On saving the children.
He stood with his hand on his holster and watched the brown intent patient eyes: it was for these he was fighting. …He was quite prepared to make a massacre for their sakes – first the Church and then the foreigner and then the politician – even his own chief would one day have to go. He wanted to begin the world again with them, in a desert.
Graham Greene, The Power and the Glory (1940)
“. . . my dear, my dear, try to understand that you are – so important.” That was the difference, he had always known, between his faith and theirs, the political leaders of the people who cared only for things like the state, the republic: this child was more important than a whole continent.
Graham Greene, The Power and the Glory (1940)
“Loving God isn’t any different from loving a man – or a child. It’s wanting to be with Him, to be near Him.” He made a hopeless gesture with his hands. “It’s wanting to protect Him from yourself.”
Graham Greene, The Power and the Glory (1940)
A hope for the world and a despair of it: these make up the dancing pair which pulses in the blood of our salvific ideologies. How have we fallen? What can save us now? A question and a response, the head and the tail, the scar and the suture. And for whom? There is a third partner, the young beauty who will cut in next as the dance is to continue. The dance is for her, the child, who will receive the hand of whoever reaches nearest – whether the hope or the despair – and she will rise with the saved or the damned.
I am drawn in by religious works of all stripes. Whether novels that carry religious themes, works of scripture, mystic meditations, or philosophical theologies, I find in many of them an ardent quest to determine our place among the stars, to decipher this problem called Life or Humanity or Being. I want to chase after these things too. I also find in such works an unwillingness to take things at face value, the necessity to reach deeper. We have been given a broken and bleeding world, and how do we push it further without a utopian vision to realize?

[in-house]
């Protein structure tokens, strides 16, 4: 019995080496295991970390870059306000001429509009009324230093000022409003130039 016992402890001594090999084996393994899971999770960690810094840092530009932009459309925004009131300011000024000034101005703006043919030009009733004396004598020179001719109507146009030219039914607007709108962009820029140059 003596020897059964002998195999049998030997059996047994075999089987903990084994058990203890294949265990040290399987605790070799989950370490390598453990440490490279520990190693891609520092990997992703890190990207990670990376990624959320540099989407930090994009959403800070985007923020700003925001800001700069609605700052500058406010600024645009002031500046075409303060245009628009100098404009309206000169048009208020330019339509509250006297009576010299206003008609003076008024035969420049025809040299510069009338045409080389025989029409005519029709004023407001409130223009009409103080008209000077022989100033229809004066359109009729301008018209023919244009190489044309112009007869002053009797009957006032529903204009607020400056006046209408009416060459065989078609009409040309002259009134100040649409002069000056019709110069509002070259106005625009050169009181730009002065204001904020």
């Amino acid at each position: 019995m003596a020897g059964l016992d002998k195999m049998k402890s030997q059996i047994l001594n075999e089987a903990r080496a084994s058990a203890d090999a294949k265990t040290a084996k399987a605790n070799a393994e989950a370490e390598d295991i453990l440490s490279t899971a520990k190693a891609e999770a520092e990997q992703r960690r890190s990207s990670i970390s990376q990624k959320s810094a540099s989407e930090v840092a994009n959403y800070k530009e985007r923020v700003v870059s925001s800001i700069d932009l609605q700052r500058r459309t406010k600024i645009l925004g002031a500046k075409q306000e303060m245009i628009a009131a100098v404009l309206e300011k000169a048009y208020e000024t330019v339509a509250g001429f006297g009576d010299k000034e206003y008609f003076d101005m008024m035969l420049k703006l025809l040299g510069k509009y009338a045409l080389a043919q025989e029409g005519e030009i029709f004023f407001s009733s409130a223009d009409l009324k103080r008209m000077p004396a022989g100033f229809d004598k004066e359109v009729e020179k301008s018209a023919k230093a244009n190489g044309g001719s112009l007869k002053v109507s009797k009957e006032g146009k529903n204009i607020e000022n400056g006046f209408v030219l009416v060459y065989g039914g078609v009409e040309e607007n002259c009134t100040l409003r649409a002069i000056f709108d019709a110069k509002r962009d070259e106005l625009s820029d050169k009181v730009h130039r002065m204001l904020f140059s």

The Power and the Glory draws much of its material from the conflicting visions of utopia presented by religious and political ideologies. When these views are thrust into the world – as structures of reform – the shape of each ends up looking pretty similar. They tell us what is wrong with the world; they give us, often implied in their characterization of the problem, what a better world would look like; and, if we’re fortunate, they give us a path from this world to the better one. The difference between them is not in form but in substance. Agents actively committed to one version of the substance find themselves everywhere impeded by differing visions.
In this novel, Greene sketches the moving portraits of two men both determined to do their duty in a broken world. The main character – a man known only as the “whisky priest” – is a man of the cloth, who at the start of the novel feebly wishes to flee his Mexican homeland in order to avoid the state’s anti-Catholic purge of the clergy. The other man is the conducting force behind the operation. He is called the Lieutenant and is the only member of the police, including the Jeffe himself, who seeks to uphold the law. Everywhere else the law has been turned into a charade of the powerful to perform their own wishes, an anemic fiction keeping the common people weak and securing the strength of the keepers of the law. The Lieutenant believes in the law, or at least, he believes that a good law can be realized in the world, a law which will save the bastard children of the present system.
Neither of these men hold onto a notion that they themselves can be saved. Both of them look out and see only damnation in their diagnosis of humanity. The Lieutenant finds this clearly in the failure of the religion:
There are mystics who are said to have experienced God directly. He was a mystic, too, and what he had experienced was vacancy – a complete certainty in the existence of a dying, cooling world, of human beings who had evolved from animals for no purpose at all. He knew.
The Lieutenant sees this as cause for destruction and starting over, beginning with the priests who tell the people that they can be saved beyond this world. There is no beyond. There is only this – a dying, cooling world.